From Pet Health Learning Center
Between 28-33 pounds.
Between 18-20.5 inches at the shoulders.
While white with orange patches is the most common coloring, standard colorings also include liver and white, white, and dark orange.
Brittanys have dense, wavy coats.
Brittanys have an exuberant and enthusiastic spirit. Sweet and sensitive, these dogs are great companions for energetic families.
Country of Origin:
This breed originated in France during the 1700's and Brittanys were commonly used as hunting dogs before the end of the eighteenth century. Previously known as the Brittany Spaniel, these dogs first appeared in the United States in 1931 and were recognized by the American Kennel Club in 1934.
Additional names include Epagneul Breton, American Brittany, and Brittany Spaniel.
Brittanys are generally one-person dogs and are fearless and aggressive when out in the field. This breed gets along well with other dogs and children and is known for its sweet disposition.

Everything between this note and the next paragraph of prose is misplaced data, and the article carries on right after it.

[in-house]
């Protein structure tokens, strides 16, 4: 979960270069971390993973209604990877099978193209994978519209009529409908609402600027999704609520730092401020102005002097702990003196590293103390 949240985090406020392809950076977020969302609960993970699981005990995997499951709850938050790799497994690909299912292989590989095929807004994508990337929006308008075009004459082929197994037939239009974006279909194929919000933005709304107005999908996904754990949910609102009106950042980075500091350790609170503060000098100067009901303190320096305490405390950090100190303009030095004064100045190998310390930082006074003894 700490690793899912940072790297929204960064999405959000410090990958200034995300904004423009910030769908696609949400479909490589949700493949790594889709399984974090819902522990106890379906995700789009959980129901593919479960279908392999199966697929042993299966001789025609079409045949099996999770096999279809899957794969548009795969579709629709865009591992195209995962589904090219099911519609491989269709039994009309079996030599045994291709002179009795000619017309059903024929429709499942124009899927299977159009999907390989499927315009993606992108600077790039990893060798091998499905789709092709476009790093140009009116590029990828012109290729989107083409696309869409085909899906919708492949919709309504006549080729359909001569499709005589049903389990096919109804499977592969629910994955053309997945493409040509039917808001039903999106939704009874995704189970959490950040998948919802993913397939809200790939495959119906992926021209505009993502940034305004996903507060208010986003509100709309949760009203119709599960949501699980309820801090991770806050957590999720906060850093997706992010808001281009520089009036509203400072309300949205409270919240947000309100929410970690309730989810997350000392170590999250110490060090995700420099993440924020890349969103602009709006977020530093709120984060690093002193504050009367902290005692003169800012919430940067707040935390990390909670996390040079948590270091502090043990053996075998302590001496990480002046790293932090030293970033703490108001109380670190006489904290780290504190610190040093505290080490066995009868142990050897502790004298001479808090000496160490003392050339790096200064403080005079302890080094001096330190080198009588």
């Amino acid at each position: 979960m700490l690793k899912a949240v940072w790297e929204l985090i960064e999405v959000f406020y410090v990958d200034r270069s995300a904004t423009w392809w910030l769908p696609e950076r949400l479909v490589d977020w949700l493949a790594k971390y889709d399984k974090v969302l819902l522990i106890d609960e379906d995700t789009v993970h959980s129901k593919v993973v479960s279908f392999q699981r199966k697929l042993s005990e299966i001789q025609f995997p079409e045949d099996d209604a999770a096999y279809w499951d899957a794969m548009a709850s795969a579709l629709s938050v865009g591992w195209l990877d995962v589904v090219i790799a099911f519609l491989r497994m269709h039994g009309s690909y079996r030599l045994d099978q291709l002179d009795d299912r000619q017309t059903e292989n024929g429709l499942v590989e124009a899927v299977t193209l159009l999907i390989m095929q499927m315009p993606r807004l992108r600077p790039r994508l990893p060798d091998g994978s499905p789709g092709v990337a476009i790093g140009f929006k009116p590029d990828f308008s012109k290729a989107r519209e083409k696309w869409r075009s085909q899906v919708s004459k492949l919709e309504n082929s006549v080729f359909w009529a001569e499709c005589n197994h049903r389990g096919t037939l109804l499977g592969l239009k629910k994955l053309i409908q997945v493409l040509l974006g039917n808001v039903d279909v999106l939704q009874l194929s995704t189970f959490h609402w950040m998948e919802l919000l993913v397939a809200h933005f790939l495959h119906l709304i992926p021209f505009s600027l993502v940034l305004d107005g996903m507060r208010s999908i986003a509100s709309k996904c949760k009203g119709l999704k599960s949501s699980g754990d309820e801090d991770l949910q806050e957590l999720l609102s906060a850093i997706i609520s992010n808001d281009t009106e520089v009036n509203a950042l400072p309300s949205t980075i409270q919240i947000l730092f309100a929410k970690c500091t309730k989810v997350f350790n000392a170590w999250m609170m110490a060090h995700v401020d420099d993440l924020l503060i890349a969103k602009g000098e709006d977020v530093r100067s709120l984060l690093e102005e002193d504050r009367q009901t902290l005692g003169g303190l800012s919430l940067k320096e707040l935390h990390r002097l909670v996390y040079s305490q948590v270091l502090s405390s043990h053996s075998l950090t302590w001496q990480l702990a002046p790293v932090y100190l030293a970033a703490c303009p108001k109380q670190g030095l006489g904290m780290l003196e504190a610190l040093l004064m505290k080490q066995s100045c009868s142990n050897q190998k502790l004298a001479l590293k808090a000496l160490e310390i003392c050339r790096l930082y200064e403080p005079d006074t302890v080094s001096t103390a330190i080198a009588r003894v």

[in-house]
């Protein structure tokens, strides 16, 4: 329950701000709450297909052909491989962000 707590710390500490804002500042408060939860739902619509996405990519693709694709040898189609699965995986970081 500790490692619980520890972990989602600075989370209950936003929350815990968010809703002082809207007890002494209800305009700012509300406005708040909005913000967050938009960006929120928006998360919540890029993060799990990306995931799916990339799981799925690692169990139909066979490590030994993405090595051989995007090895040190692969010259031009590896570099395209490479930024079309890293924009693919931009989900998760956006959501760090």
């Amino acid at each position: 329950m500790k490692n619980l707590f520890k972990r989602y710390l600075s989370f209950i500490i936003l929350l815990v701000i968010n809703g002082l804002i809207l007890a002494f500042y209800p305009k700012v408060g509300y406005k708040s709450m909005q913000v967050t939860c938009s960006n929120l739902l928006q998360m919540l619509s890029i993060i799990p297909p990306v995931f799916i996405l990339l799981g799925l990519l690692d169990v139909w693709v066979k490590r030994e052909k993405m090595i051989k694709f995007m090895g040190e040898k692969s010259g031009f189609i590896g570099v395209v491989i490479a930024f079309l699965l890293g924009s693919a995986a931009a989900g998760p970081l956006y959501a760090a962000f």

Brittanys are known for being easy to train; however, due to their sensitive nature, positive training techniques are absolutely necessary.
Brittanys are very active dogs and require plenty of daily exercise and lots of room so they can run and play. They also require a high level of mental stimulation in order to prevent them from becoming bored and destructive.
As long as owners are willing and able to meet their needs for high levels of physical and mental activity, Brittanys make excellent companions. These dogs are great with children but supervision is recommended because their exuberance could cause a small child to accidentally be harmed. Brittanys tend to be happiest in two-dog households.
No breeders listed at this time.